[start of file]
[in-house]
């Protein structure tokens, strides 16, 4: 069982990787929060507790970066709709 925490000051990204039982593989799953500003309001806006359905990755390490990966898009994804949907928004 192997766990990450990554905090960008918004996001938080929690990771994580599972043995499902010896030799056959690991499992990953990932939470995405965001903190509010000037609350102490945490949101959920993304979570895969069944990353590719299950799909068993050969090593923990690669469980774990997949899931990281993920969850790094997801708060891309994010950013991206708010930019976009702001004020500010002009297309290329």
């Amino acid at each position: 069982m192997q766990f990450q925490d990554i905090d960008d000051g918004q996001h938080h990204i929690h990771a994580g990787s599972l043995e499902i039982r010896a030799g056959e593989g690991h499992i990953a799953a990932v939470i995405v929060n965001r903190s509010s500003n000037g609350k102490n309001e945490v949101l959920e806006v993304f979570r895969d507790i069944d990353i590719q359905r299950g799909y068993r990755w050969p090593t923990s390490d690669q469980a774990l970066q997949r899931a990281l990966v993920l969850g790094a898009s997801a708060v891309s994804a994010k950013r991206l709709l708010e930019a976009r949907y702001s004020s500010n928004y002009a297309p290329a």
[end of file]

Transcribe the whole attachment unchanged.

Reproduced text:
[in-house]
């Protein structure tokens, strides 16, 4: 069982990787929060507790970066709709 925490000051990204039982593989799953500003309001806006359905990755390490990966898009994804949907928004 192997766990990450990554905090960008918004996001938080929690990771994580599972043995499902010896030799056959690991499992990953990932939470995405965001903190509010000037609350102490945490949101959920993304979570895969069944990353590719299950799909068993050969090593923990690669469980774990997949899931990281993920969850790094997801708060891309994010950013991206708010930019976009702001004020500010002009297309290329």
């Amino acid at each position: 069982m192997q766990f990450q925490d990554i905090d960008d000051g918004q996001h938080h990204i929690h990771a994580g990787s599972l043995e499902i039982r010896a030799g056959e593989g690991h499992i990953a799953a990932v939470i995405v929060n965001r903190s509010s500003n000037g609350k102490n309001e945490v949101l959920e806006v993304f979570r895969d507790i069944d990353i590719q359905r299950g799909y068993r990755w050969p090593t923990s390490d690669q469980a774990l970066q997949r899931a990281l990966v993920l969850g790094a898009s997801a708060v891309s994804a994010k950013r991206l709709l708010e930019a976009r949907y702001s004020s500010n928004y002009a297309p290329a």